Clifford J. Doerksen. American Babel: Rogue Radio Broadcasters of the Jazz Age. Philadelphia: University of Pennsylvania Press, 2005. 157 pp. $34.95 (cloth), ISBN 978-0-8122-3871-6.
Reviewed by M. J. Bumb (American Studies Program, The College of William and Mary)
Published on Jhistory (October, 2007)
When WMBC announcer Jerry Buckley died in 1930, nearly 50,000 people attended his funeral in Detroit, where, in just two short years, Buckley had gained a large following by exposing governmental corruption. As a "local station," WMBC was part of the vanguard of independent stations during the 1920s. It is hard to imagine a figure like Buckley inspiring so much postmortem allegiance today. But for the time in which he lived--when broadcast radio went largely unregulated and uncorporatized--his riverboat-gambler charisma and his dedicated listeners were not atypical. As Clifford J. Doerksen shows in this entertaining book, these independent stations exercised an outsized influence compared to their corporate counterparts. More crucially, they also "presaged the commercial and cultural future of American broadcasting, [pioneering] program formats and business practices that persist to the present day" (p. 20).
What is at stake in that argument is a significant wrinkle in the historiography of early U.S. radio. Historians such as Susan Smulyan, in Selling Radio (1994), and Robert McChesney, in Telecommunications, Mass Media and Democracy (1993), have premised their studies on a corporate-engineered effort to commercialize the American airwaves. Doerksen argues instead that the audiences of the independent stations supported advertising-financed programming, responding favorably to spots for dress shops, furniture and department stores, taxicabs, eateries, and even "direct sales" of consumer goods (really just infomercials without the impastoed smiles and pastel-lit studios). An acceptance of advertising on the airwaves was no small feat given the expectations that accompanied radio's birth. In Doerksen's words, radio's promise included "imminent perfection of intelligent and totally transparent politics, the overnight assimilation of immigrants, the revitalization of rural life, the extension of high education to any and all, the reinforcement of right religion and the universal dissemination of genteel cultural values" (p. 13).
Anything commercial was deemed incongruous to the moral stewardship of this new medium. Advertisements were pathogenic: to contaminate this technology with the crudity of commercial product would, it was thought, cannibalize the very appeal of its miraculous transmission. Even Madison Avenue, though then obsessed more with scientific metrics, treated the medium as sacrosanct. Corporate stations responded in kind, playing the sort of music (opera, classical, European) and dispensing the sort of starch-collar commentary (dignified, didactic, yawnsome) that would satisfy middle-class sensibility and highbrow aesthetic. Pittsburgh's KDKA, established by Westinghouse Corporation in 1920, was the progenitor of the corporate mold, where nonstop recital music and Brahmin enunciation filled the day and night.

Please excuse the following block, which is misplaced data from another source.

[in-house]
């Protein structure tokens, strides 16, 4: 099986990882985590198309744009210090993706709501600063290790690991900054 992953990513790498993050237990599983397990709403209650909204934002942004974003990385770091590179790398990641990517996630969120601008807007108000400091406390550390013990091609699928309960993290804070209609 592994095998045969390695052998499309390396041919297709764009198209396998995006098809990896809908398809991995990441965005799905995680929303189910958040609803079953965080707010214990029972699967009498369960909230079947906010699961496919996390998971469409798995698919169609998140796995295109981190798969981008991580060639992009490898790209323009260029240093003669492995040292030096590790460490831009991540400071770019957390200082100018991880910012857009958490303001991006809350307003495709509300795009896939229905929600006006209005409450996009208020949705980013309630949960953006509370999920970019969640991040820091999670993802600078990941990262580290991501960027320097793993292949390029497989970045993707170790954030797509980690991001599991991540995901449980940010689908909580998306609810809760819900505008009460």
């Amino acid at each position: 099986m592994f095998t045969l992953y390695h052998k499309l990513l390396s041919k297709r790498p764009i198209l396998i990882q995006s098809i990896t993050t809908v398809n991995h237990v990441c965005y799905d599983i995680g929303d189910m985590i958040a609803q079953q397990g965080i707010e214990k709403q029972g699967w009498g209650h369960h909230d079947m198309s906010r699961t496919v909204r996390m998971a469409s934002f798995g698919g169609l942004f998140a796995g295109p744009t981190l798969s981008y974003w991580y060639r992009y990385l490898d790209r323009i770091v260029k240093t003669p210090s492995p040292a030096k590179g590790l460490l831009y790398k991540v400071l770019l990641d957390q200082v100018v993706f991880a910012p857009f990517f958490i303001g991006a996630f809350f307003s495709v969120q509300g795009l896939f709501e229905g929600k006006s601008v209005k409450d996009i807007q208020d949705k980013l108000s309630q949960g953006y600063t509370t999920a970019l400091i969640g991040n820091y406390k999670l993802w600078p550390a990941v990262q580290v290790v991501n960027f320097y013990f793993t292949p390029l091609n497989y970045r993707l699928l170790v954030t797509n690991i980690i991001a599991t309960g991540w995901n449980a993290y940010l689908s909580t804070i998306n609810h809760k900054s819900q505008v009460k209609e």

Not yet consolidated under the corporatocracy that would guide the medium during its "golden age" before the advent of television, independent stations were another story. In Doerksen's argument, these "lower-class" (p. 9) independent stations, from big city to rural hinterland, supplied the Protestant brimstone and political slant, "old-time" music (later country and western) and Tin Pan Alley pop that the majority of the public actually wanted. The examples with which Doerksen endows his argument are stocked by a colorful cast of ideologues and demagogues, all seized by a combination of technolust, entrepreneurship, and populist fervor. In a series of biographical vignettes framed as chapters, we learn how the independent stations collectively operated outside the axis of corporate organization yet managed, by decade's end, to shift the cultural register completely. The template for an urban "station of local interest" (p. 48) was George Schubel's WHN in New York, launched in 1921. His fabulously named announcer, Nils Thor Granlund, besides having boorish diction, initiated the practice of remote broadcasts from cabarets and jazz clubs. By contrast, another New York station, WHAP, played classical music while hewing to an almost ghoulish regiment of racist and nativist announcers, not least of them "professional anti-Catholic" Franklin Ford (p.64). At first it relied upon the philanthropic backing of Mrs. Augusta Stetson, a disciple of Mary Baker Eddy, the founder of Christian Science; its ambitious schedule of round-the-clock misanthropy soon required transfusions of cash from its listeners. In Zion, Illinois, not far from Chicago, the Reverend Wilbur Glenn Voliva's WCBD effectively publicized the existence of an incorporated utopian community whose members were also its traveling salesmen.